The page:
Measuring Ketone Levels

There are three main ways to measure ketone levels in your body: through the blood, urine, and breath.


Blood testing

Testing for ketones in the blood is the most accurate way to measure ketosis. It measures BHB specifically since it is the predominant ketone in the body. To do this, you can use a handheld device for home use, which will require you to prick your finger, but this is relatively expensive compared to the other two methods.

Urine testing

You can also test for ketones in your urine via urinalysis strips. This method is low-cost and doesn’t require you to prick your fingers.

However, it is less accurate than blood testing.

Breath testing

This is the most uncommon form of measuring ketone levels in the blood. The apparatuses are relatively new to the market. However, since trials are still being performed to determine the accuracy of breath testing, this isn’t the recommended method.

Normal ketone levels

Normal ketone levels range between 0.6 and 3 mmol at any given time. Most healthy people will not go into ketoacidosis, thanks to normal feedback processes. If your ketone levels are higher than this, it is important to talk to your dietician to make sure you are eating a balanced diet.

What are Ketones_infographic_2

Advantage of Ketones

Ketones supply energy for the brain.

Large portions of the brain can use ketones for energy, especially when your body has adapted to a low-carb diet (about 60%) [6, 7]. Your body can make the missing glucose from protein via gluconeogenesis.

Ketones promote weight loss.

Ketones are derived from fat, either from the diet or from what is stored in our body. When it uses stored fat, we experience weight loss [8]. Additionally, people who are on the keto diet tend to feel less hungry, so they don’t feel restricted or deprived [9].

Ketosis can help boost heart health.

Carb reduction may improve blood triglycerides, total cholesterol and HDL cholesterol [10].

May improve the outcome of people with type 2 diabetes and metabolic syndrome.

Low carb, high-fat diets can improve insulin sensitivity, and reduce the risk factors for metabolic syndrome [11, 12].

Ketone Risk, Side Effects and Management

While most cells in the body can use ketones for energy instead of glucose, there are cells in the liver and in the brain that still depend on glucose, even when adapted. For this reason, it is not healthy to eliminate carbohydrates completely. Reducing your carb intake to about 5% of your total energy needs supply glucose-dependent cells with the minimum carbohydrates they need to function without elevating blood glucose.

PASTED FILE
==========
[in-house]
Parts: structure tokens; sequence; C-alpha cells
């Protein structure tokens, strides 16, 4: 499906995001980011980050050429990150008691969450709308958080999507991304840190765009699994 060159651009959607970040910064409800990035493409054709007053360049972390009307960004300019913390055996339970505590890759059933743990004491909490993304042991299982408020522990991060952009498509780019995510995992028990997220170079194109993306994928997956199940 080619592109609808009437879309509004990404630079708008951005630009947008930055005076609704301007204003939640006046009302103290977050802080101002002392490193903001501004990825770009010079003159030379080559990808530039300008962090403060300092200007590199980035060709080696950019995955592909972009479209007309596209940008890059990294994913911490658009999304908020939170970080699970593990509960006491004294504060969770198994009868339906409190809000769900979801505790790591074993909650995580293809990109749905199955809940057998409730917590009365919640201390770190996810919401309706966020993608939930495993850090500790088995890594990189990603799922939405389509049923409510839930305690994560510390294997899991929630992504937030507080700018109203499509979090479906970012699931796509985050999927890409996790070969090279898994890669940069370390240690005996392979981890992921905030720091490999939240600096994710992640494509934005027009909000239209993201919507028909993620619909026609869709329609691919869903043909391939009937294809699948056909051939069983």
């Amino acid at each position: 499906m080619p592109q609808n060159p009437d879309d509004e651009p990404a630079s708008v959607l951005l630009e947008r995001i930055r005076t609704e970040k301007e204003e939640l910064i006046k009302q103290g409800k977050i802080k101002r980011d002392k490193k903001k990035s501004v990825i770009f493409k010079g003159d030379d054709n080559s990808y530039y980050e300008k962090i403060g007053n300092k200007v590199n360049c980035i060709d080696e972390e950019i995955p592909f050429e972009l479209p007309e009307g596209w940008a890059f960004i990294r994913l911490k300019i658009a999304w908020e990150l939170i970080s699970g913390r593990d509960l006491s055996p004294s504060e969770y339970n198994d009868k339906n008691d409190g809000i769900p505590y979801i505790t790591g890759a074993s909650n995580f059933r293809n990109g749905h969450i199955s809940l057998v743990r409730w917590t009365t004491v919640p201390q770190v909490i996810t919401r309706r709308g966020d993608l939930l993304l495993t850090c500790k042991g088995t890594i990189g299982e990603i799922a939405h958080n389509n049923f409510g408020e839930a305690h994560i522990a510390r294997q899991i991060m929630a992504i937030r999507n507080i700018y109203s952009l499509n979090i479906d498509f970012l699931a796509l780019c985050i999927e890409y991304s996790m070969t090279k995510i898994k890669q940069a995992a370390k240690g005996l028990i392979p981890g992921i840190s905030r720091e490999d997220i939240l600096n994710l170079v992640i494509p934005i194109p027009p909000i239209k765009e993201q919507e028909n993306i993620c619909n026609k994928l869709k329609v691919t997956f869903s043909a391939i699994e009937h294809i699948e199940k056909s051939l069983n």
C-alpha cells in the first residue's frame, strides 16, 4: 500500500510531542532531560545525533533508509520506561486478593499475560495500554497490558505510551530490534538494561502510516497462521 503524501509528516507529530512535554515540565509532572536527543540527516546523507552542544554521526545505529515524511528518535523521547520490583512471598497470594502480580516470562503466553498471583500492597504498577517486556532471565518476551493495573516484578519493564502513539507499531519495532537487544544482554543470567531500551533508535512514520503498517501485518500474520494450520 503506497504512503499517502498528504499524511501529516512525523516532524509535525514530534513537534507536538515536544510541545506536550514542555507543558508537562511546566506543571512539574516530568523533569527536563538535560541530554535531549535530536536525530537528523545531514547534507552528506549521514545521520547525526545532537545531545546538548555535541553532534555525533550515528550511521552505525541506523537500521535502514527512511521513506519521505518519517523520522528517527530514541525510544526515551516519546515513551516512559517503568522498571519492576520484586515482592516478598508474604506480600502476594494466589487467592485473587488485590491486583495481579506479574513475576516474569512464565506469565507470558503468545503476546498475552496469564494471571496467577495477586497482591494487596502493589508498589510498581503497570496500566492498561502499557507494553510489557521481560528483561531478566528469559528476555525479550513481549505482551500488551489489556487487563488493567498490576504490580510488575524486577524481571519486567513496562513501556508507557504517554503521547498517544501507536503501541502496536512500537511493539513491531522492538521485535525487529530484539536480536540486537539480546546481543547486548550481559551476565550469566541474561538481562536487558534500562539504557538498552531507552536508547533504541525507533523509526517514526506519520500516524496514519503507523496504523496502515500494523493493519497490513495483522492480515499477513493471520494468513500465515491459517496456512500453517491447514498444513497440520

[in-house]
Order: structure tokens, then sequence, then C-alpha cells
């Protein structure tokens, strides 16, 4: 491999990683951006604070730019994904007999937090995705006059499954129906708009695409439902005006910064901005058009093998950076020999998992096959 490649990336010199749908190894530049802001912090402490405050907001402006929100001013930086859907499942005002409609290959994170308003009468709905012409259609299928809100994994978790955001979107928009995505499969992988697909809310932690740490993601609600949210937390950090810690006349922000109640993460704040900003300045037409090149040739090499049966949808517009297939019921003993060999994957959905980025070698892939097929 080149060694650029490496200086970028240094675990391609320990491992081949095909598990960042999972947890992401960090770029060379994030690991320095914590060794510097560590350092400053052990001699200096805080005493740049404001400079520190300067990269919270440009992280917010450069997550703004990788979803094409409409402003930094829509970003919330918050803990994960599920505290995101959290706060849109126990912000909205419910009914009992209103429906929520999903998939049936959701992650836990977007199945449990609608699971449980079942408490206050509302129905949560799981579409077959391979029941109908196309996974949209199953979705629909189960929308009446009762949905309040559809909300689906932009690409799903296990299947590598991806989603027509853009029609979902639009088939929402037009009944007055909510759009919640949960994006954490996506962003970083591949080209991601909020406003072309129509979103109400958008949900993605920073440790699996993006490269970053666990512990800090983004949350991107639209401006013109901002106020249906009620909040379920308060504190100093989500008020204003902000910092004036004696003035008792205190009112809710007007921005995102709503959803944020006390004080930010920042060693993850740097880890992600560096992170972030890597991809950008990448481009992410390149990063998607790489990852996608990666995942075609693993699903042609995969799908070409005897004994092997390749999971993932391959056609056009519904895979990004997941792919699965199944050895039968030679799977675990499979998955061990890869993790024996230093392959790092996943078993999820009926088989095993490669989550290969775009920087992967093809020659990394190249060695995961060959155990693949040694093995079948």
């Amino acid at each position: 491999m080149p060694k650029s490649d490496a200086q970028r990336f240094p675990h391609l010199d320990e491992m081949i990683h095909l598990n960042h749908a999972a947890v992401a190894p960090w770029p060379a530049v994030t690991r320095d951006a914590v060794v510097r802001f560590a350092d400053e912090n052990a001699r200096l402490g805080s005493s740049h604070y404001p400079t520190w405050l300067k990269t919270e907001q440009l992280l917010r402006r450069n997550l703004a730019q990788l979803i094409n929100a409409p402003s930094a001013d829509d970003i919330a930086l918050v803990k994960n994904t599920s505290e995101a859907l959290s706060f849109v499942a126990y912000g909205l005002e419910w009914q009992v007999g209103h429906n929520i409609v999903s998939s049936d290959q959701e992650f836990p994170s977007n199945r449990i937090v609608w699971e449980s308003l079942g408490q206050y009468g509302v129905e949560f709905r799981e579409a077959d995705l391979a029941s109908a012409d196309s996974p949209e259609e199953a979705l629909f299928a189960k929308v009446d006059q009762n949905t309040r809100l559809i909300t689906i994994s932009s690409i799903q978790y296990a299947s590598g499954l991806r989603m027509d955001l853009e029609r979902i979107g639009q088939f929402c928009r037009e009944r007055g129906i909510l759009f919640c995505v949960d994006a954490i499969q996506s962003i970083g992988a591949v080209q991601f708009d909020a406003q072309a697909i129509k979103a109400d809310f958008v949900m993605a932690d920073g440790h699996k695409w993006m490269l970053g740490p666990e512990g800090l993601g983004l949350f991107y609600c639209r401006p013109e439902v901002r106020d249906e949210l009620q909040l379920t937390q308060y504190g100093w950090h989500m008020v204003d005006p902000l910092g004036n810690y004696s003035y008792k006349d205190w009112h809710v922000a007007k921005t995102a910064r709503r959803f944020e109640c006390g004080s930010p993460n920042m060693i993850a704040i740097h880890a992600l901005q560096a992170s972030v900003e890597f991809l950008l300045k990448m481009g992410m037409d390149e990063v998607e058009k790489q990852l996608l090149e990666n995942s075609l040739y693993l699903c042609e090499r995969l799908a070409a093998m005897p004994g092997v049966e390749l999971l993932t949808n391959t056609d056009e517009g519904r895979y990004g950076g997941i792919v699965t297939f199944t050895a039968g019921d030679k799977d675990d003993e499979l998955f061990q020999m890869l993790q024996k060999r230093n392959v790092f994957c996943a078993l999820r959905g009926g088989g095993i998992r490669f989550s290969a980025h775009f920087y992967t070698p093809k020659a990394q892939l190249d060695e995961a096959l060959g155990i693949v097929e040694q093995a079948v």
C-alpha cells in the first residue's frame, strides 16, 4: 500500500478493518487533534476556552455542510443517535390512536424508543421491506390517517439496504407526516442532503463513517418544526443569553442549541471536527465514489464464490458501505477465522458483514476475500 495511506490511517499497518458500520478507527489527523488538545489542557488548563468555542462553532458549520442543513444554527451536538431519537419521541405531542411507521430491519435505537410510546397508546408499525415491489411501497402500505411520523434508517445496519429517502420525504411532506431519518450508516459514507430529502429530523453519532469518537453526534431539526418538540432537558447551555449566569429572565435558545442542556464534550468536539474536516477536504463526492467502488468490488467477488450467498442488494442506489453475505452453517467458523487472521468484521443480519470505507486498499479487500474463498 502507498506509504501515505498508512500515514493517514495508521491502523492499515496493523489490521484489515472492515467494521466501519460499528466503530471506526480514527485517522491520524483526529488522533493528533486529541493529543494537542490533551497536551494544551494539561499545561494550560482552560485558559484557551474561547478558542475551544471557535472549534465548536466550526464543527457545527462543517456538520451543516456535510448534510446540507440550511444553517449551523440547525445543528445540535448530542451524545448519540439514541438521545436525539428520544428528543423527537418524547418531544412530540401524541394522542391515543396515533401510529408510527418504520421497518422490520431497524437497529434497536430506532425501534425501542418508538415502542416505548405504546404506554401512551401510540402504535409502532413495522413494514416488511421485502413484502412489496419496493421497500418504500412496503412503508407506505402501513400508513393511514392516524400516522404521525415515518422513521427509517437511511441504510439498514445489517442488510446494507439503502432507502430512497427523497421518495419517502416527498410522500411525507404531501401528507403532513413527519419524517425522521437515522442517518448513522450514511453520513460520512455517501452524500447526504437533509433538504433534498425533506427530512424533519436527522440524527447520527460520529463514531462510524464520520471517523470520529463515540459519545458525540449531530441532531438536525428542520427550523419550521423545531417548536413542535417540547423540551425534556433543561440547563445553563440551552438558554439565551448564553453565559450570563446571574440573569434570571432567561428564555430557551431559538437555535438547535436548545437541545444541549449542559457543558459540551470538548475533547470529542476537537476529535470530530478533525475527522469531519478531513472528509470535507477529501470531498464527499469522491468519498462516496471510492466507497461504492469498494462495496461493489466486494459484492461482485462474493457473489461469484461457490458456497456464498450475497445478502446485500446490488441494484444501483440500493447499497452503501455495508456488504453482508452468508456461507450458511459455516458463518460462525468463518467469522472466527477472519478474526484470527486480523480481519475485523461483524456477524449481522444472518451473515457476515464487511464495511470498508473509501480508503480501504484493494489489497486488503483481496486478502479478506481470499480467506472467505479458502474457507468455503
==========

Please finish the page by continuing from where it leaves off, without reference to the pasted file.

If you have type 2 diabetes and have taken on the keto diet to improve your outcome, it is very important to carefully monitor your ketone levels and glucose levels as you adopt a balanced ketogenic diet.

It is also important to note that the keto diet may not be for people with certain medical conditions, like liver diseases and type 1 diabetes.

Ketones: Verdict

Most of the body’s cells can easily adapt to using ketones for their energy needs. There are several advantages to a high-fat, low-carb diet for health, including weight loss, reduction in heart disease risk factors, and metabolic disorder risk factors, among others.

However, it is important to speak to your registered dietician and physician to determine if you have any medical conditions that would impede you from being healthy while taking on the ketogenic diet.


  • Ketones result from the breakdown of fatty acids.
  • When there is a lack of carbohydrates, the body uses fat for energy.
  • Acetoacetate (AcAc), β-hydroxybutyrate (BHB), and acetone are the three types of ketone bodies.
  • Ketone levels can be measured through urine, blood, and breath testing.
  • Ketones provide the brain with energy, promote weight loss, improve heart health, and help with conditions such as type 2 diabetes and metabolic syndrome.


  1. New World Encyclopedia. Ketone. Last update 2018 April 16 -
  2. U.S. National Library of Medicine. Acetoacetate.
  3. Chaudhuri J. Ketone Body Metabolism.
  4. Newman JC, Verdin E. β-Hydroxybutyrate: A Signaling Metabolite. 2017 August -... View all references